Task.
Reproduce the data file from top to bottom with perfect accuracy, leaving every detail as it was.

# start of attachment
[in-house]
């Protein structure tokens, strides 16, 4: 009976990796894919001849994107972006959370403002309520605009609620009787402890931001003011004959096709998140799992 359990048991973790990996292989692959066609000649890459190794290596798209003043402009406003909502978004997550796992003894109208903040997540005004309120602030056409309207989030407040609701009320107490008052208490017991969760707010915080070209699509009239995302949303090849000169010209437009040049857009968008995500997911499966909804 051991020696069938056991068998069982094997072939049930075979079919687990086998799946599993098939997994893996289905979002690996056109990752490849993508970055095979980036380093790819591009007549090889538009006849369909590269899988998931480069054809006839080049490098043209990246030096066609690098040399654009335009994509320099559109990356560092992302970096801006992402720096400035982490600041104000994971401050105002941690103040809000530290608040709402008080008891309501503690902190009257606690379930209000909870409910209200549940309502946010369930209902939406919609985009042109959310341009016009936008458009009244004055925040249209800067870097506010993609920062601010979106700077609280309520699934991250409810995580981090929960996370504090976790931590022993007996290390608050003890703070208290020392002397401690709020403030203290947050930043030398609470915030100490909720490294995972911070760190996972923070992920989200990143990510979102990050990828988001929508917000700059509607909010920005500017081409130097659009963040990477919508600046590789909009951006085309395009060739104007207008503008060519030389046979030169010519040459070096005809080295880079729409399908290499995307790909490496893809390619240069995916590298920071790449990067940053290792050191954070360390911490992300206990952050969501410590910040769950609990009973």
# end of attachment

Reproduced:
[in-house]
């Protein structure tokens, strides 16, 4: 009976990796894919001849994107972006959370403002309520605009609620009787402890931001003011004959096709998140799992 359990048991973790990996292989692959066609000649890459190794290596798209003043402009406003909502978004997550796992003894109208903040997540005004309120602030056409309207989030407040609701009320107490008052208490017991969760707010915080070209699509009239995302949303090849000169010209437009040049857009968008995500997911499966909804 051991020696069938056991068998069982094997072939049930075979079919687990086998799946599993098939997994893996289905979002690996056109990752490849993508970055095979980036380093790819591009007549090889538009006849369909590269899988998931480069054809006839080049490098043209990246030096066609690098040399654009335009994509320099559109990356560092992302970096801006992402720096400035982490600041104000994971401050105002941690103040809000530290608040709402008080008891309501503690902190009257606690379930209000909870409910209200549940309502946010369930209902939406919609985009042109959310341009016009936008458009009244004055925040249209800067870097506010993609920062601010979106700077609280309520699934991250409810995580981090929960996370504090976790931590022993007996290390608050003890703070208290020392002397401690709020403030203290947050930043030398609470915030100490909720490294995972911070760190996972923070992920989200990143990510979102990050990828988001929508917000700059509607909010920005500017081409130097659009963040990477919508600046590789909009951006085309395009060739104007207008503008060519030389046979030169010519040459070096005809080295880079729409399908290499995307790909490496893809390619240069995916590298920071790449990067940053290792050191954070360390911490992300206990952050969501410590910040769950609990009973």